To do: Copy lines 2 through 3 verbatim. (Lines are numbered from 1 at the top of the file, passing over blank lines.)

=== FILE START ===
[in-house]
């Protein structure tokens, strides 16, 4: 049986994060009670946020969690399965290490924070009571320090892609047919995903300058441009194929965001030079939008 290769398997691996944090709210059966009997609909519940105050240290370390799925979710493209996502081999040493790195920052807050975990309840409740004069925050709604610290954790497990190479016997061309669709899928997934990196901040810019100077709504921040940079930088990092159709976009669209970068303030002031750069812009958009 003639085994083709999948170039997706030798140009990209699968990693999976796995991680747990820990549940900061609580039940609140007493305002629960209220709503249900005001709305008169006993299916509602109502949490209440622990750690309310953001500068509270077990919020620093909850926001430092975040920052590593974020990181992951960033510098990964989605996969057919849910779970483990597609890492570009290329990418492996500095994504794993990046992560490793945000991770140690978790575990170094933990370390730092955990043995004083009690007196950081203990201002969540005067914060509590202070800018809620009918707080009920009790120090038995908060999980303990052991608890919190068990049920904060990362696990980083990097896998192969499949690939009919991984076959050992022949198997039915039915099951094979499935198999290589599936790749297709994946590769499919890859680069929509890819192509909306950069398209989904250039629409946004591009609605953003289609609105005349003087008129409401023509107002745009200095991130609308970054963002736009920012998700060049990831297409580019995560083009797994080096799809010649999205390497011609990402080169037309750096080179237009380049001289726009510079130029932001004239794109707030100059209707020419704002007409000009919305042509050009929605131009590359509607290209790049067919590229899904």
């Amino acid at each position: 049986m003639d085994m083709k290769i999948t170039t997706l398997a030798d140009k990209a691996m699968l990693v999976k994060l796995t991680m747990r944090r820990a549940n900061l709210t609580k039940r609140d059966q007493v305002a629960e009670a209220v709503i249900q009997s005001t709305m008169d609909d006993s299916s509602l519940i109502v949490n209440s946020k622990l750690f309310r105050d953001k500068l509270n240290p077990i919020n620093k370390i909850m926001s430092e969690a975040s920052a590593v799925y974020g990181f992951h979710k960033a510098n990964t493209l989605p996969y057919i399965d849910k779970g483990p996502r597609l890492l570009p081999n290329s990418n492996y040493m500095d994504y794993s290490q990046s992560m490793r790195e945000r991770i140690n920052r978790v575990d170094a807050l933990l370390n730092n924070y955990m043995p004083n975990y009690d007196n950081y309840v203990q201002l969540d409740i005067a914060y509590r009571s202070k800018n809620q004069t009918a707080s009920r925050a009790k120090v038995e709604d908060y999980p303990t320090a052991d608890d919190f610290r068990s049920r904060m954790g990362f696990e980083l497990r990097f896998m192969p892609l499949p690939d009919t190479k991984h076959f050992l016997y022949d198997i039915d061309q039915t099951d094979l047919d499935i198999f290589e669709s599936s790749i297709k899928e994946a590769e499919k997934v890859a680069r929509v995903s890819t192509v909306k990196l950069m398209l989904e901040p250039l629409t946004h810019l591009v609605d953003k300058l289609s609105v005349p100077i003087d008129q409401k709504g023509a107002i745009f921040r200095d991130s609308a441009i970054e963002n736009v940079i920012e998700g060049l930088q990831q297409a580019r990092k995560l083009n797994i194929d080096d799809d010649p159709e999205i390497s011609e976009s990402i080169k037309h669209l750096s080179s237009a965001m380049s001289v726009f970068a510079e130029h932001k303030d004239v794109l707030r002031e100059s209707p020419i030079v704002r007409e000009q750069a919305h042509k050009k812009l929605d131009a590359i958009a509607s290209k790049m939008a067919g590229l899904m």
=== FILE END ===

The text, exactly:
């Protein structure tokens, strides 16, 4: 049986994060009670946020969690399965290490924070009571320090892609047919995903300058441009194929965001030079939008 290769398997691996944090709210059966009997609909519940105050240290370390799925979710493209996502081999040493790195920052807050975990309840409740004069925050709604610290954790497990190479016997061309669709899928997934990196901040810019100077709504921040940079930088990092159709976009669209970068303030002031750069812009958009 003639085994083709999948170039997706030798140009990209699968990693999976796995991680747990820990549940900061609580039940609140007493305002629960209220709503249900005001709305008169006993299916509602109502949490209440622990750690309310953001500068509270077990919020620093909850926001430092975040920052590593974020990181992951960033510098990964989605996969057919849910779970483990597609890492570009290329990418492996500095994504794993990046992560490793945000991770140690978790575990170094933990370390730092955990043995004083009690007196950081203990201002969540005067914060509590202070800018809620009918707080009920009790120090038995908060999980303990052991608890919190068990049920904060990362696990980083990097896998192969499949690939009919991984076959050992022949198997039915039915099951094979499935198999290589599936790749297709994946590769499919890859680069929509890819192509909306950069398209989904250039629409946004591009609605953003289609609105005349003087008129409401023509107002745009200095991130609308970054963002736009920012998700060049990831297409580019995560083009797994080096799809010649999205390497011609990402080169037309750096080179237009380049001289726009510079130029932001004239794109707030100059209707020419704002007409000009919305042509050009929605131009590359509607290209790049067919590229899904």
């Amino acid at each position: 049986m003639d085994m083709k290769i999948t170039t997706l398997a030798d140009k990209a691996m699968l990693v999976k994060l796995t991680m747990r944090r820990a549940n900061l709210t609580k039940r609140d059966q007493v305002a629960e009670a209220v709503i249900q009997s005001t709305m008169d609909d006993s299916s509602l519940i109502v949490n209440s946020k622990l750690f309310r105050d953001k500068l509270n240290p077990i919020n620093k370390i909850m926001s430092e969690a975040s920052a590593v799925y974020g990181f992951h979710k960033a510098n990964t493209l989605p996969y057919i399965d849910k779970g483990p996502r597609l890492l570009p081999n290329s990418n492996y040493m500095d994504y794993s290490q990046s992560m490793r790195e945000r991770i140690n920052r978790v575990d170094a807050l933990l370390n730092n924070y955990m043995p004083n975990y009690d007196n950081y309840v203990q201002l969540d409740i005067a914060y509590r009571s202070k800018n809620q004069t009918a707080s009920r925050a009790k120090v038995e709604d908060y999980p303990t320090a052991d608890d919190f610290r068990s049920r904060m954790g990362f696990e980083l497990r990097f896998m192969p892609l499949p690939d009919t190479k991984h076959f050992l016997y022949d198997i039915d061309q039915t099951d094979l047919d499935i198999f290589e669709s599936s790749i297709k899928e994946a590769e499919k997934v890859a680069r929509v995903s890819t192509v909306k990196l950069m398209l989904e901040p250039l629409t946004h810019l591009v609605d953003k300058l289609s609105v005349p100077i003087d008129q409401k709504g023509a107002i745009f921040r200095d991130s609308a441009i970054e963002n736009v940079i920012e998700g060049l930088q990831q297409a580019r990092k995560l083009n797994i194929d080096d799809d010649p159709e999205i390497s011609e976009s990402i080169k037309h669209l750096s080179s237009a965001m380049s001289v726009f970068a510079e130029h932001k303030d004239v794109l707030r002031e100059s209707p020419i030079v704002r007409e000009q750069a919305h042509k050009k812009l929605d131009a590359i958009a509607s290209k790049m939008a067919g590229l899904m």